For most Israelis graduating from high school, the Israeli army is their next step before entering the job market or continuing on towards higher education. But for a segment of Israeli youth – those with intellectual disabilities – the door to the IDF and towards Israeli society has remained shut.
But many have found a way to open that door, by volunteering to serve in the IDF with Equal in Uniform, a joint program by AKIM and the Welfare Ministry.
Founded in 2006 after two youths with intellectual disabilities who wanted to serve in the Israeli military were given exemptions, Equal in Uniform recruits, trains, escorts and supports hundreds of youth who volunteer to serve in the IDF.
In the 15 years since it began, some 500 people have volunteered to serve on dozens of bases across the country through Equal in Uniform. According to the IDF, there are currently 38 volunteers serving in the military, 18 of whom have asked to extend their service.
The volunteers go through a civilian premilitary-training program before they get drafted. Then they enter either an individual service track or as a group according to the needs of the military and the volunteer’s abilities and wishes.
Hillel Yitzhak Tragin, who moved with his family from New Jersey four years ago, volunteered to join the military with Equal in Uniform last year after he heard about the organization. Though he has an intellectual disability, he is the first person in his family to join the Israeli military.
Hillel serves in the Central Command, cleaning vegetables and preparing food for troops in the base kitchen.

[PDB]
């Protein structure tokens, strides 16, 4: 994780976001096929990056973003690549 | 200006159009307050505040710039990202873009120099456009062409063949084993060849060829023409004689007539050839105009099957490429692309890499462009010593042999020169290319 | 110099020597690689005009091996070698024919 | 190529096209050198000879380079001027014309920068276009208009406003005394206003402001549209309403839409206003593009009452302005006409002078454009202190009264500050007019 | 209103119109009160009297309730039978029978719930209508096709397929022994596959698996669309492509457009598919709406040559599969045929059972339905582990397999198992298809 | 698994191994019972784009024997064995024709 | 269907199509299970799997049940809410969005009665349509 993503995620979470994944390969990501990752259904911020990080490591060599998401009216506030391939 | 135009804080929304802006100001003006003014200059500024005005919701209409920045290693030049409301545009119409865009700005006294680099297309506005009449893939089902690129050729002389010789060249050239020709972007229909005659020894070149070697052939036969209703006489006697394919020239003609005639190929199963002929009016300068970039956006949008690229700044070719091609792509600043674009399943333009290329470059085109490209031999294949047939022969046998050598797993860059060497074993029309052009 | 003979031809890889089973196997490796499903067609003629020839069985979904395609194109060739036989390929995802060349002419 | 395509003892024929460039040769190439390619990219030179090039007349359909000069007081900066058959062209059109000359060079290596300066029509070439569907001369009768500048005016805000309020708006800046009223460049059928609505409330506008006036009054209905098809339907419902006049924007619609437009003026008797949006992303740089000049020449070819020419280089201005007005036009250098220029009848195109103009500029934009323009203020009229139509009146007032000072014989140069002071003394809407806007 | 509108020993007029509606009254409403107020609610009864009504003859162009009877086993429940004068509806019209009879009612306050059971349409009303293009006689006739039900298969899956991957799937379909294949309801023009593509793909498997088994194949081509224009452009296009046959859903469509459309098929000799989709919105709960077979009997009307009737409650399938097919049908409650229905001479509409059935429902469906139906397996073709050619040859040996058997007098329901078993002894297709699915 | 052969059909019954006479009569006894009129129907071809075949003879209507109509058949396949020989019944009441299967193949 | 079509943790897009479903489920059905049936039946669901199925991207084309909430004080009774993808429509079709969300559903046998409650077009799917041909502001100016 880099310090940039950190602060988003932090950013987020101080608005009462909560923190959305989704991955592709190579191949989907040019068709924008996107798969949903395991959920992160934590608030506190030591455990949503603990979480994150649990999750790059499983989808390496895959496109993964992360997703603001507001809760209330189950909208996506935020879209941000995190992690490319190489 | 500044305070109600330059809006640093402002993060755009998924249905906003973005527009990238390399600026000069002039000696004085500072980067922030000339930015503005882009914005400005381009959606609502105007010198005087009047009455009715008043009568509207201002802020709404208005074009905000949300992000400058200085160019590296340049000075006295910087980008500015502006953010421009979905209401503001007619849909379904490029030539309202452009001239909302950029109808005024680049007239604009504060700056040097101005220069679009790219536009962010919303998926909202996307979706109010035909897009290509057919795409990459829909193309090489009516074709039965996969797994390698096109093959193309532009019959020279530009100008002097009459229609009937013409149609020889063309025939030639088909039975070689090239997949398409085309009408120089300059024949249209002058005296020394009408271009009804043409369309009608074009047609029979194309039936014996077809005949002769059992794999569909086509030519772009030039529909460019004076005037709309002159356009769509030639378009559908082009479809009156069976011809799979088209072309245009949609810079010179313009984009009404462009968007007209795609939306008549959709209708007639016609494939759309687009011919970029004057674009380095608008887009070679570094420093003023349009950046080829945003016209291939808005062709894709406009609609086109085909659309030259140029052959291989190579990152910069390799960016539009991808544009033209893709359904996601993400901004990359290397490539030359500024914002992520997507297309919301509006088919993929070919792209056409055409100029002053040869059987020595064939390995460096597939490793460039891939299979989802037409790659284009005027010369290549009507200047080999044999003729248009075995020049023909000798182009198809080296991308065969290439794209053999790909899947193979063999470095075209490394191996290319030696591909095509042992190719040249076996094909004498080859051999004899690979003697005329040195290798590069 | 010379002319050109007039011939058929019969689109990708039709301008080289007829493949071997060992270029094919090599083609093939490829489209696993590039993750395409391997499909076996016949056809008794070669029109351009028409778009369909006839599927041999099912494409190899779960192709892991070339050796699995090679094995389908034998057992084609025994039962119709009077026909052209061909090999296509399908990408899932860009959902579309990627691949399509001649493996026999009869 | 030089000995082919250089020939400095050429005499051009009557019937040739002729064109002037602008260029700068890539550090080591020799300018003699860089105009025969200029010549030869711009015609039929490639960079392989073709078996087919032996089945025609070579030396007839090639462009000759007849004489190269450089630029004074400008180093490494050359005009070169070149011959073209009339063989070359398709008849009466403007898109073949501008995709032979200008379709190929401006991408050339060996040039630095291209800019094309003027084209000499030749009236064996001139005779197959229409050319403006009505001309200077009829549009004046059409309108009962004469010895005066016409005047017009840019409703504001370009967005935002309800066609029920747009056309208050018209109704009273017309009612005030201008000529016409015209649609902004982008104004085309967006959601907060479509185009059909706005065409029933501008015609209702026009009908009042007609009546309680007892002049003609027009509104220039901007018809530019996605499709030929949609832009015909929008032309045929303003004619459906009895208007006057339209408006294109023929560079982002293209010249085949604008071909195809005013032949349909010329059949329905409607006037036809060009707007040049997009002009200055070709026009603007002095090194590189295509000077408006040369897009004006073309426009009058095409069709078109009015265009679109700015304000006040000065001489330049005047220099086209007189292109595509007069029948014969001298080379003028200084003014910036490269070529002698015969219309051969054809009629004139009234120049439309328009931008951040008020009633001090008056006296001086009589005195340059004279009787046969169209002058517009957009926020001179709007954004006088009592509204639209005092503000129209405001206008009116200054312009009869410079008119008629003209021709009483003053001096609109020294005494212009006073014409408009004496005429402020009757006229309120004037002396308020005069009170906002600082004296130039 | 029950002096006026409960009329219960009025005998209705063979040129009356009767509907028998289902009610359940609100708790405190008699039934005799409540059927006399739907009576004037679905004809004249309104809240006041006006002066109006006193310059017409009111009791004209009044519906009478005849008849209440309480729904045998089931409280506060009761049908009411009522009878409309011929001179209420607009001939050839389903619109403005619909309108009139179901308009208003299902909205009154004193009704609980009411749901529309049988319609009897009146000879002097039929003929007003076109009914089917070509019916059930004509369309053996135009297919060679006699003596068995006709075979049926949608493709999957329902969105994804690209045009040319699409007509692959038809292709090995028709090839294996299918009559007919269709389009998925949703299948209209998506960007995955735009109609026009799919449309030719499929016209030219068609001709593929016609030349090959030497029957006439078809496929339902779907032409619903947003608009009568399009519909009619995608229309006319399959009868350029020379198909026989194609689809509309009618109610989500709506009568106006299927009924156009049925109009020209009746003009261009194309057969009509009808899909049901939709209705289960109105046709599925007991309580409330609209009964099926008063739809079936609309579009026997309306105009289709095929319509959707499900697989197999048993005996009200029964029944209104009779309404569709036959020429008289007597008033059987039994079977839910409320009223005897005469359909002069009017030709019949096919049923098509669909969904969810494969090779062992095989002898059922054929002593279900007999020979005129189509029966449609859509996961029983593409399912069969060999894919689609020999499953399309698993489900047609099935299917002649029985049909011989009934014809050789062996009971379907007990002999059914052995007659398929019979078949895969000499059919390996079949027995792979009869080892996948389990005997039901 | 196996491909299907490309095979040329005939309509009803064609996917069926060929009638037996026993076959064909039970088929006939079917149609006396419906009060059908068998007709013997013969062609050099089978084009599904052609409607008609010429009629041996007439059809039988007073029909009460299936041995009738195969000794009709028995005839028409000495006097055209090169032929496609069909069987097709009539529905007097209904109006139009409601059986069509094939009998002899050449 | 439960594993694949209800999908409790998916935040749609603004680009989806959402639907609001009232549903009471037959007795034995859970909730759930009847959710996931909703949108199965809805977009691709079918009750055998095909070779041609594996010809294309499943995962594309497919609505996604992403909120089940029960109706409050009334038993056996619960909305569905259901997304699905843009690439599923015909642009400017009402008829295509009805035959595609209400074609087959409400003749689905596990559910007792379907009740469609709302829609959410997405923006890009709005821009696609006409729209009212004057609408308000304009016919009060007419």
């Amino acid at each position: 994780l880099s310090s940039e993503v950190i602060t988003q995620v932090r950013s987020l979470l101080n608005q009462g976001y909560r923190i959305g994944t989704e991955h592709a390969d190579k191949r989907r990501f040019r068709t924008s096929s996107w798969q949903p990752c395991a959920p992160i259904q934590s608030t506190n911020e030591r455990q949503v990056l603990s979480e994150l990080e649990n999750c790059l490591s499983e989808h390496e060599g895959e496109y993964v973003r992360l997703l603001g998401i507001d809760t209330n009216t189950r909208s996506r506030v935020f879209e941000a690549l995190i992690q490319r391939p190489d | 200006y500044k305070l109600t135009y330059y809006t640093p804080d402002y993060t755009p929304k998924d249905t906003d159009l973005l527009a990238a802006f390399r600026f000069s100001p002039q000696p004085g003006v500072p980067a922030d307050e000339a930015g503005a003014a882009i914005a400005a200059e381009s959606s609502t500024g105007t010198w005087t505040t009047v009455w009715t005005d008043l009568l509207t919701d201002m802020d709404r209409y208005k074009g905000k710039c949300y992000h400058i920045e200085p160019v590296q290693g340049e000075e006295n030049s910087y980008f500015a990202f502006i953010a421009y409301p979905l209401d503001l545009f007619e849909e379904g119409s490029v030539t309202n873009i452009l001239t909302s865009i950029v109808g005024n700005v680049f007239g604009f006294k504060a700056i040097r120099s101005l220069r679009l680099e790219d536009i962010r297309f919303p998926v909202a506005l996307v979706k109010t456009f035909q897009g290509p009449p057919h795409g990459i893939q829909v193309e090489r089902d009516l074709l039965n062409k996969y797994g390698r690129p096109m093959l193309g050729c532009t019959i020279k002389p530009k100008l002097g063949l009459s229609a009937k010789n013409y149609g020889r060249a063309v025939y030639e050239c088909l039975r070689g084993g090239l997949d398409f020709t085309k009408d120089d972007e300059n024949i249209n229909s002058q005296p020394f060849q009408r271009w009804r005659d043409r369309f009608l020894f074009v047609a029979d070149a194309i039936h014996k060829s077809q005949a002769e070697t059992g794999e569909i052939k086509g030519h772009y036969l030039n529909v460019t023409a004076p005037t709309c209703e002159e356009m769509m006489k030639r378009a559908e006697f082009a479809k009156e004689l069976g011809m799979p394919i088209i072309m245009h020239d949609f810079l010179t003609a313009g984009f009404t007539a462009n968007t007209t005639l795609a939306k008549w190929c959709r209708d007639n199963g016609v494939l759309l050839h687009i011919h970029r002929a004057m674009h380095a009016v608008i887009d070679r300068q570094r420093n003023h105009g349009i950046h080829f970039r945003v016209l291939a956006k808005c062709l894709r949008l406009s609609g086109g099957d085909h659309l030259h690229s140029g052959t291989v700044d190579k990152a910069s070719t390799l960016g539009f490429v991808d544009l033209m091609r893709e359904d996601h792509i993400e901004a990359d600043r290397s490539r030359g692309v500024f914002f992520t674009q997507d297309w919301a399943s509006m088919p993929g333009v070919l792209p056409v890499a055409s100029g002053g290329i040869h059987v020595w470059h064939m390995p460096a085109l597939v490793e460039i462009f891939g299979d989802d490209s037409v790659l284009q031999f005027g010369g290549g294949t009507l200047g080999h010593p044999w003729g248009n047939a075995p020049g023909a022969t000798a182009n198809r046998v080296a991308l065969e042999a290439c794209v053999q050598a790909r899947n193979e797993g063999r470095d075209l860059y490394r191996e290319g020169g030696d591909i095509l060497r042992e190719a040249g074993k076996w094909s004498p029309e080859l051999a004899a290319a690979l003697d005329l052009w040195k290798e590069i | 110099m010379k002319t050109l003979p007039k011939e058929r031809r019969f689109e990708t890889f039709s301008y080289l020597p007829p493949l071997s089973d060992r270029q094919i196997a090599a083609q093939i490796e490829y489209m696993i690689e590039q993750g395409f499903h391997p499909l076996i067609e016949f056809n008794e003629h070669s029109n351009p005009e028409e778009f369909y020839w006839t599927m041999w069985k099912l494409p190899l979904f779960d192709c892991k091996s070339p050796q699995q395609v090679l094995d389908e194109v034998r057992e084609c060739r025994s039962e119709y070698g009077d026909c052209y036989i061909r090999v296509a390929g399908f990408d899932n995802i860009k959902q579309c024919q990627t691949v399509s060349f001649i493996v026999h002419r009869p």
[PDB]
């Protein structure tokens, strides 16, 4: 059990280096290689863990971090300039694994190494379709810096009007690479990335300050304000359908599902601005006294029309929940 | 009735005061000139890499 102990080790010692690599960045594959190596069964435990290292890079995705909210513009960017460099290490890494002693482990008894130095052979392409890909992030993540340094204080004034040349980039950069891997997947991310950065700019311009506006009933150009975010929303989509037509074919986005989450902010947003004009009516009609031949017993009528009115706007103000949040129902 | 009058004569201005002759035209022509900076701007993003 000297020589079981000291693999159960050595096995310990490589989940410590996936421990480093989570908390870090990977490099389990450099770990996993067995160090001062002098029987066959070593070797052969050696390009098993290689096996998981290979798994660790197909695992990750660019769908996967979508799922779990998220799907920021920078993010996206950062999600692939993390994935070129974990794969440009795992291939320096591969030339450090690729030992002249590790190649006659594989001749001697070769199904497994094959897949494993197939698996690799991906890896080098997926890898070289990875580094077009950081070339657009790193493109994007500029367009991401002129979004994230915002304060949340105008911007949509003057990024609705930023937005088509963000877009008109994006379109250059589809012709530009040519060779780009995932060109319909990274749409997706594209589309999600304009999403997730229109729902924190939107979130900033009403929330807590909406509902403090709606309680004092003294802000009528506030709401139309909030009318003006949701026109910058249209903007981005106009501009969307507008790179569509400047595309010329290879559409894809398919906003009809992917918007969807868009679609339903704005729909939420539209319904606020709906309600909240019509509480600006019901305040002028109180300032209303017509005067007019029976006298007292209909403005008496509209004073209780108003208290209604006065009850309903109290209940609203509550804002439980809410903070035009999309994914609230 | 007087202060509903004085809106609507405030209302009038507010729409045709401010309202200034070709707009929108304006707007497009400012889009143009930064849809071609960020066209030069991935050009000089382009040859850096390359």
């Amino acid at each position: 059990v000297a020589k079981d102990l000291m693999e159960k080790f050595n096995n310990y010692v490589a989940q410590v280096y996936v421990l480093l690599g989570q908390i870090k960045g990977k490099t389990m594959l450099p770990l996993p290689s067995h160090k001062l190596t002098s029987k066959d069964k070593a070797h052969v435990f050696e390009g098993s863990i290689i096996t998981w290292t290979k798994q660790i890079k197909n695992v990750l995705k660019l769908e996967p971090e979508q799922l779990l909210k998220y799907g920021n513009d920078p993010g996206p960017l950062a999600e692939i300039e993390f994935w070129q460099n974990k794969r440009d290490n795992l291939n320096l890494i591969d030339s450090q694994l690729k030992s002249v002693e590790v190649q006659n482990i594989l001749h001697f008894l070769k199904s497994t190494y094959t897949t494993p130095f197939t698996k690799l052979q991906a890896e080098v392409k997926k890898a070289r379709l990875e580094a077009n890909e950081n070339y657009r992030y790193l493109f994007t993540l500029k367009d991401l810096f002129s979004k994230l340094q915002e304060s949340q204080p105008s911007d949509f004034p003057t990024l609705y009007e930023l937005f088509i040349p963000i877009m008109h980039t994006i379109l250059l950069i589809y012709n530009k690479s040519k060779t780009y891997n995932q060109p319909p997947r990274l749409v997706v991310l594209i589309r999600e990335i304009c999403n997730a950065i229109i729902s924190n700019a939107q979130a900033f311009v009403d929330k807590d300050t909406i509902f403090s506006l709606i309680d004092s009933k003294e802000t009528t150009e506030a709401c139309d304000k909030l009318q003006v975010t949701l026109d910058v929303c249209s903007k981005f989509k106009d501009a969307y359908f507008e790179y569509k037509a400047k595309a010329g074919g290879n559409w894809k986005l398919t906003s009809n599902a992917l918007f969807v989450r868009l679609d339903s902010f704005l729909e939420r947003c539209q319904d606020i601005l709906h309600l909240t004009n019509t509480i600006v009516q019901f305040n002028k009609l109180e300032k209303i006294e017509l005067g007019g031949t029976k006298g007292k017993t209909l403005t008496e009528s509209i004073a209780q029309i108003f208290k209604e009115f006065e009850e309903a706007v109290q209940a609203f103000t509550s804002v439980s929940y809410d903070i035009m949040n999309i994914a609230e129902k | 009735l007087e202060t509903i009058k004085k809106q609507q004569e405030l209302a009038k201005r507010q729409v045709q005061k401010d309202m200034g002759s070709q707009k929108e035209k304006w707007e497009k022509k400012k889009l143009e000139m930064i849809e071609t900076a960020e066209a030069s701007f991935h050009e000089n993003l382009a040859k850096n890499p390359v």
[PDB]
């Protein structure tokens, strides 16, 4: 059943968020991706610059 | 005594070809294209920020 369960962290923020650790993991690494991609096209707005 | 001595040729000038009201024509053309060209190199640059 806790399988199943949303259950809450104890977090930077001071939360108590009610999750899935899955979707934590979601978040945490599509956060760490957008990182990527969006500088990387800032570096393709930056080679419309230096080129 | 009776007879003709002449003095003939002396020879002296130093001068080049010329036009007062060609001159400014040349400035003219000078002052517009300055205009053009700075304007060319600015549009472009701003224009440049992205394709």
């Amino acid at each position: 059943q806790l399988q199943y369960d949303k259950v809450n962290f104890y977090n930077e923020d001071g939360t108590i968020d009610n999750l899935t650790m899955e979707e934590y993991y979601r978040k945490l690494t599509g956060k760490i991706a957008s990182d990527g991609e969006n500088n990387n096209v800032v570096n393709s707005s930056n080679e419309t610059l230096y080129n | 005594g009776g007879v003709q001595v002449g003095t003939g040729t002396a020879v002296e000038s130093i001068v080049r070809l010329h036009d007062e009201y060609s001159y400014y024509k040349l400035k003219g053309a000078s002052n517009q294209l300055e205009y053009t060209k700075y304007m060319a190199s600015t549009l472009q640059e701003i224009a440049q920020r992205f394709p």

While he was unsure at first if he wanted to join the IDF, now that he has he told The Jerusalem Post that “it’s a good feeling” to put on his uniform and head to base in the morning.
And, unlike many volunteers, he went through the draft process and became a full-fledged IDF soldier three weeks ago.
“I became an actual soldier last week,” he said. “It feels different now that I’m a real soldier.”
Special in Uniform is part of AKIM, a national organization founded in 1951 that is dedicated to helping individuals with intellectual disabilities. AKIM promotes programs that empower those with disabilities to achieve independent lifestyles.
“We are helping and advocating for people who want to fulfill their duty – it’s a very special value in our society,” said Dotan Seigal, director of supported employment and leisure programs at AKIM Israel.
“We have two main goals: To allow people to have a better stepping stone into Israeli society – joining the IDF is the main way to be a part of Israeli society – and to create social change," he said.
"People need to be exposed to those with disabilities. Since it’s not something that happens in school, this needs to happen in the military. There can be a real societal change where people with intellectual disabilities feel like they belong in our society.”
One of the bases where volunteers serve is the Israel Air Force’s Palmachim airbase in central Israel, where some 50-60 of them come every day.
“It’s very meaningful – and what the volunteers bring to the base is incredible,” former airbase commander Brig.-Gen. (res.) Yoav Amiram told the Post in a recent interview. “When troops work together with the volunteers who have special needs, they come out a lot more aware and see the world differently.”
According to the military, there has been a “significant increase” in the number of volunteers serving in the IDF with “currently about 2,000 volunteers” who have joined through a number of different organizations.
“The IDF recruits those of special populations for all positions and units in the IDF, and sees their recruitment as an important goal,” the military said in a statement. “Those wishing to volunteer for service are eligible to submit the required applications and documents, and their application is reviewed by all relevant parties.”